A coaching change is imminent, the locker room is in flux, and the playoffs are an increasingly extended long shot. For the Sacramento Kings, it’s never been more clear that the more things change, the more they stay the same. And just like blame for this franchise’s embarrassing post-Millennium past, faults for its disastrous present lies at the feet of ownership.
According to Chris Mannix of Yahoo Sports, a group of Kings minority stakeholders are attempting to wrest control of the team from majority owner Vivek Ranadivé. The only problem? There’s no means or precedent for that type of upper-level coup in the NBA.
Kings minority owners have quietly explored ways to seize controlling interest from Ranadive, sources told The Vertical, but on this there is little recourse… Ranadive’s mismanagement has set the rebuilding Kings back years, but that alone won’t be enough for anyone to remove him.
Sacramento, 21-30, has lost seven of its past eight games to fall four and-a-half games back of eighth-place in the Western Conference. Franchise honchos reportedly came close to dismissing coach George Karl following the black and purple’s 128-119 loss to the Brooklyn Nets on Friday, a game in which the team’s porous defense was at its worst. Two days later, the Boston Celtics torched the Kings for 128 points, 56 percent shooting, 13-of-24 tries from beyond the arc, and 34 assists.
Yahoo Sports also reports that Karl’s ouster is an “inevitability,” and that assistant Corliss Williamson – who played seven seasons of his 12-year career in the California capital – is more likely to finish 2015-16 roaming the sidelines than the veteran coach “barring a surprising turn of events.”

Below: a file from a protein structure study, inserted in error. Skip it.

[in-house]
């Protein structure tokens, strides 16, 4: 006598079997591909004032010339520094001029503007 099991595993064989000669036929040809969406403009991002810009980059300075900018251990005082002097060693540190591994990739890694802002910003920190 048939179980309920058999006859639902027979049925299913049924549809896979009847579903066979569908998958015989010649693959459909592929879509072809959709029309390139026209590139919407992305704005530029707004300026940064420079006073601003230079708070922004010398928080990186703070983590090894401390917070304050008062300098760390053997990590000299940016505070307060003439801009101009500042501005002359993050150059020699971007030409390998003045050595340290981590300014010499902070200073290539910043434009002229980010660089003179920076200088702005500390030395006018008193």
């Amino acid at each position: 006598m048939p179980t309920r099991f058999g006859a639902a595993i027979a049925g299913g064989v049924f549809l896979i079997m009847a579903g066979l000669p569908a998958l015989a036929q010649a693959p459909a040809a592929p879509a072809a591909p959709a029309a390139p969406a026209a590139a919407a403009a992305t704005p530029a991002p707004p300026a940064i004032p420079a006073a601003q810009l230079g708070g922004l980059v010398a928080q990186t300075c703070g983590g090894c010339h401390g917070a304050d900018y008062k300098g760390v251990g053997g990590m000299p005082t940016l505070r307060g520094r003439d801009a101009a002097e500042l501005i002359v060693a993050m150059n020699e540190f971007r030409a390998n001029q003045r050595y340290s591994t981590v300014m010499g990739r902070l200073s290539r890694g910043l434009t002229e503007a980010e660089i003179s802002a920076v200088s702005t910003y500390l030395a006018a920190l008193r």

The circumstances preceding Sacramento’s steep descent back to laughingstock were difficult to imagine taking place barely more than a year ago. The Kings were the talk of the league after the first few weeks of 2014-15, riding a surprisingly stingy defense and the MVP-level play of DeMarcus Cousins to a 9-5 start. But the superstar big man missed 10 of his team’s next 11 games with viral meningitis, a stretch during which Sacramento went just 2-9 and the front office used as justification for the abrupt firing of Michael Malone.
Every awkward personnel shakeup, report of internal strife, and other source of consternation for Sacramento between now and then – from Vlade Divac’s shockingly rapid rise up the organizational ranks to the ongoing and ostensibly never-ending feud between Cousins and Karl – stems from Ranadivé’s typically impractical choice to can Malone.
This is an owner, remember, who believed his success playing a semblance of 4-on-5 while coaching his daughter’s youth team could translate to the game’s highest level. This is an owner who signed 7’5 Indian import Sim Bhullar, who had no legitimate chance to stick in the league, to a 10-day contract late last season in a wildly tone-deaf publicity stunt. This is an owner who would rather placate the wishes of his many celebrity guests than allow his team a much-needed airing of grievances in private.
Ranadivé is an owner, without questions, that’s proven every bit as inept as Joe and Gavin Maloof. Unlike the Kings’ former proprietors, though, their current one is a person whose pockets are deep and was initially well-respected within league circles. Ranadivé, basically, had a chance to run Sacramento the right way. The wide-eyed optimism gleaned from his purchase of the team was well-founded.
A billionaire groundbreaker for foreign-born sports owners who fought like hell help to keep the beloved Kings in their Northern California nest? Perfect.
But Ranadivé has demonstrated time and again – and will continue doing so in the future, too – that he doesn’t have the knowledge, patience, prudence, or maturity to help Sacramento become the organization its fans so obviously deserve. His fellow owners, who share 35 percent of the franchise, should do all they can to muster support for the cause of taking the team away from him.
That’s impossible, of course. The Kings’ minority stewards are powerless to force Ranadivé out unless he sells his controlling stake of the franchise. The court of public opinion swings a heavy gavel in the NBA, though, and Ranadivé clearly has a vested interest in how he’s perceived by peers of basketball, finance, and fame.
Bottom line: Keep fighting the good fight, Sacramento ownership underlings. The league is a much better place when the Kings are competent, and it’s more clear than ever that they won’t ever reach lasting respectability with Ranadivé running the show.
(Via Yahoo Sports)